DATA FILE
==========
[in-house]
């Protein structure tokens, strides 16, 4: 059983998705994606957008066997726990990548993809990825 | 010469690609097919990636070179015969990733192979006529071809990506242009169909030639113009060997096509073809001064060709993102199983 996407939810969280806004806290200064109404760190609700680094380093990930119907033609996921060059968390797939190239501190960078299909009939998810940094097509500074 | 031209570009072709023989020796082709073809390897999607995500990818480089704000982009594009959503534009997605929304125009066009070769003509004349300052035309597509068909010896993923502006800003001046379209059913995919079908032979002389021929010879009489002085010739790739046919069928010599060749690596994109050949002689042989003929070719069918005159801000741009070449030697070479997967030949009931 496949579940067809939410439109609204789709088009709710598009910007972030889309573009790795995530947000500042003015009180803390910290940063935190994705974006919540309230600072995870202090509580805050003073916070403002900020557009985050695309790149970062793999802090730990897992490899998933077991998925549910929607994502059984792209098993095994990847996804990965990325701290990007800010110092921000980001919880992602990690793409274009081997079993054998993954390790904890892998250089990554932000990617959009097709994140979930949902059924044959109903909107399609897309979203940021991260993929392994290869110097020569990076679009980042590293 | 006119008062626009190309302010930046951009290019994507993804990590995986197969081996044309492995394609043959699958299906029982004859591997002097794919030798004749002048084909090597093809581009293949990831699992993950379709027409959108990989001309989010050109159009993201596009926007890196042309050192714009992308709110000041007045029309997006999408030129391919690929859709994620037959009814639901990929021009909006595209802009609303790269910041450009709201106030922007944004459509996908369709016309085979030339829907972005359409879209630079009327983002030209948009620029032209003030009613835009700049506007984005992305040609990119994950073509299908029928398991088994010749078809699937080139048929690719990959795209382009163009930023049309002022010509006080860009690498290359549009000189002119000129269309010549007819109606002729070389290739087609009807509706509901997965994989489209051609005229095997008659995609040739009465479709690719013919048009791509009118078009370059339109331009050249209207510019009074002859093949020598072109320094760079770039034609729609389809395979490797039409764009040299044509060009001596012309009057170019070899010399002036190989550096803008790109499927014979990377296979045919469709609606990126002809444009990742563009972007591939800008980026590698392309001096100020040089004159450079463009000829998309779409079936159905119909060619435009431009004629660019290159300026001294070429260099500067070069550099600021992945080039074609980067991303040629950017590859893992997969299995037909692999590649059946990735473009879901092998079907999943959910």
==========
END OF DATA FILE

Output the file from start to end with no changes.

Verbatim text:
[in-house]
């Protein structure tokens, strides 16, 4: 059983998705994606957008066997726990990548993809990825 | 010469690609097919990636070179015969990733192979006529071809990506242009169909030639113009060997096509073809001064060709993102199983 996407939810969280806004806290200064109404760190609700680094380093990930119907033609996921060059968390797939190239501190960078299909009939998810940094097509500074 | 031209570009072709023989020796082709073809390897999607995500990818480089704000982009594009959503534009997605929304125009066009070769003509004349300052035309597509068909010896993923502006800003001046379209059913995919079908032979002389021929010879009489002085010739790739046919069928010599060749690596994109050949002689042989003929070719069918005159801000741009070449030697070479997967030949009931 496949579940067809939410439109609204789709088009709710598009910007972030889309573009790795995530947000500042003015009180803390910290940063935190994705974006919540309230600072995870202090509580805050003073916070403002900020557009985050695309790149970062793999802090730990897992490899998933077991998925549910929607994502059984792209098993095994990847996804990965990325701290990007800010110092921000980001919880992602990690793409274009081997079993054998993954390790904890892998250089990554932000990617959009097709994140979930949902059924044959109903909107399609897309979203940021991260993929392994290869110097020569990076679009980042590293 | 006119008062626009190309302010930046951009290019994507993804990590995986197969081996044309492995394609043959699958299906029982004859591997002097794919030798004749002048084909090597093809581009293949990831699992993950379709027409959108990989001309989010050109159009993201596009926007890196042309050192714009992308709110000041007045029309997006999408030129391919690929859709994620037959009814639901990929021009909006595209802009609303790269910041450009709201106030922007944004459509996908369709016309085979030339829907972005359409879209630079009327983002030209948009620029032209003030009613835009700049506007984005992305040609990119994950073509299908029928398991088994010749078809699937080139048929690719990959795209382009163009930023049309002022010509006080860009690498290359549009000189002119000129269309010549007819109606002729070389290739087609009807509706509901997965994989489209051609005229095997008659995609040739009465479709690719013919048009791509009118078009370059339109331009050249209207510019009074002859093949020598072109320094760079770039034609729609389809395979490797039409764009040299044509060009001596012309009057170019070899010399002036190989550096803008790109499927014979990377296979045919469709609606990126002809444009990742563009972007591939800008980026590698392309001096100020040089004159450079463009000829998309779409079936159905119909060619435009431009004629660019290159300026001294070429260099500067070069550099600021992945080039074609980067991303040629950017590859893992997969299995037909692999590649059946990735473009879901092998079907999943959910």